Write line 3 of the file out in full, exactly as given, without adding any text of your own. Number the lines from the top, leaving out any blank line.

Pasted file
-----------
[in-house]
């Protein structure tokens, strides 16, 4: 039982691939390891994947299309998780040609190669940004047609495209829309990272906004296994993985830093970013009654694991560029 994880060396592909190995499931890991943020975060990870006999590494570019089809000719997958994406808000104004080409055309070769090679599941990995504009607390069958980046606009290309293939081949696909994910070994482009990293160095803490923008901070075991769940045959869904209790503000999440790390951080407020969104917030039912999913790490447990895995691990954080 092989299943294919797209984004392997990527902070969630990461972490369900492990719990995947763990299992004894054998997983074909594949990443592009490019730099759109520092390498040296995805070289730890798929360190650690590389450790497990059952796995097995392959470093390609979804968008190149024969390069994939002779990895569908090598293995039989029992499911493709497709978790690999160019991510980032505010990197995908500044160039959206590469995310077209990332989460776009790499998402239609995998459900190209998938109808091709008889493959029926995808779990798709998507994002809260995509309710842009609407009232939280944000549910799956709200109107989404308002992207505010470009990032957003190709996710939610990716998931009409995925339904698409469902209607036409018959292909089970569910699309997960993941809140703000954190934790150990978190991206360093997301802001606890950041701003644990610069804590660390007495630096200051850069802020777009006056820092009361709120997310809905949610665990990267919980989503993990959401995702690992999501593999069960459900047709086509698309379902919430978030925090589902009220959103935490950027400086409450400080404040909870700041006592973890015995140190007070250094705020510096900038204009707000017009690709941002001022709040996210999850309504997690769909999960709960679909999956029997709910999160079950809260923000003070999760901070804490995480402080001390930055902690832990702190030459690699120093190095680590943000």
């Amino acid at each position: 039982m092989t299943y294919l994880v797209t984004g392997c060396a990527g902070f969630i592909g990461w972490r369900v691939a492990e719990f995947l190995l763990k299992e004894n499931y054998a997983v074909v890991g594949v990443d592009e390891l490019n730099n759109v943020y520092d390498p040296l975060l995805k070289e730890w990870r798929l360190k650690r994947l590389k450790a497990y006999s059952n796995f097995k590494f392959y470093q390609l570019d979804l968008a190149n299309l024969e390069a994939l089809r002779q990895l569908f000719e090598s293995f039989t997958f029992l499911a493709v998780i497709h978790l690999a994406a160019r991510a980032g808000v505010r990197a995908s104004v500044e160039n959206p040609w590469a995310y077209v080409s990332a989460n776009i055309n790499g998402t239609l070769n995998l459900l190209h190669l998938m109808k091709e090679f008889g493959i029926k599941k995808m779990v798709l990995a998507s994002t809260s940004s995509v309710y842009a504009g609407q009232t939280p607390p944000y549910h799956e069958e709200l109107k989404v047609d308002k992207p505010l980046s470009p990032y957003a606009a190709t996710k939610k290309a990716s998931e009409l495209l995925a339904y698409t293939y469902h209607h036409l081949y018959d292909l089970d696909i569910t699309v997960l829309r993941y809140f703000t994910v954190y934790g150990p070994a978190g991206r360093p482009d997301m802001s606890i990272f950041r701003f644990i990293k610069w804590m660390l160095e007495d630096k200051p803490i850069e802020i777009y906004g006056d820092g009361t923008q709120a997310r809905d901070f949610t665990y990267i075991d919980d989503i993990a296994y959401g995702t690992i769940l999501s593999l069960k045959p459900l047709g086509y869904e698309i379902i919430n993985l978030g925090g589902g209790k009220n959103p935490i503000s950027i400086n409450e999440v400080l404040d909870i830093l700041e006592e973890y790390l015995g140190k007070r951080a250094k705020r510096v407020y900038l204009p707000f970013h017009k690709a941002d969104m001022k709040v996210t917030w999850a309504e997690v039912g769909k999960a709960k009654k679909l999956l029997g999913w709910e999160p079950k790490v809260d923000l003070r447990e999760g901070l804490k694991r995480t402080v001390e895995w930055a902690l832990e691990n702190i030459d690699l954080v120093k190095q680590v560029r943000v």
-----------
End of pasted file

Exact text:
């Amino acid at each position: 039982m092989t299943y294919l994880v797209t984004g392997c060396a990527g902070f969630i592909g990461w972490r369900v691939a492990e719990f995947l190995l763990k299992e004894n499931y054998a997983v074909v890991g594949v990443d592009e390891l490019n730099n759109v943020y520092d390498p040296l975060l995805k070289e730890w990870r798929l360190k650690r994947l590389k450790a497990y006999s059952n796995f097995k590494f392959y470093q390609l570019d979804l968008a190149n299309l024969e390069a994939l089809r002779q990895l569908f000719e090598s293995f039989t997958f029992l499911a493709v998780i497709h978790l690999a994406a160019r991510a980032g808000v505010r990197a995908s104004v500044e160039n959206p040609w590469a995310y077209v080409s990332a989460n776009i055309n790499g998402t239609l070769n995998l459900l190209h190669l998938m109808k091709e090679f008889g493959i029926k599941k995808m779990v798709l990995a998507s994002t809260s940004s995509v309710y842009a504009g609407q009232t939280p607390p944000y549910h799956e069958e709200l109107k989404v047609d308002k992207p505010l980046s470009p990032y957003a606009a190709t996710k939610k290309a990716s998931e009409l495209l995925a339904y698409t293939y469902h209607h036409l081949y018959d292909l089970d696909i569910t699309v997960l829309r993941y809140f703000t994910v954190y934790g150990p070994a978190g991206r360093p482009d997301m802001s606890i990272f950041r701003f644990i990293k610069w804590m660390l160095e007495d630096k200051p803490i850069e802020i777009y906004g006056d820092g009361t923008q709120a997310r809905d901070f949610t665990y990267i075991d919980d989503i993990a296994y959401g995702t690992i769940l999501s593999l069960k045959p459900l047709g086509y869904e698309i379902i919430n993985l978030g925090g589902g209790k009220n959103p935490i503000s950027i400086n409450e999440v400080l404040d909870i830093l700041e006592e973890y790390l015995g140190k007070r951080a250094k705020r510096v407020y900038l204009p707000f970013h017009k690709a941002d969104m001022k709040v996210t917030w999850a309504e997690v039912g769909k999960a709960k009654k679909l999956l029997g999913w709910e999160p079950k790490v809260d923000l003070r447990e999760g901070l804490k694991r995480t402080v001390e895995w930055a902690l832990e691990n702190i030459d690699l954080v120093k190095q680590v560029r943000v």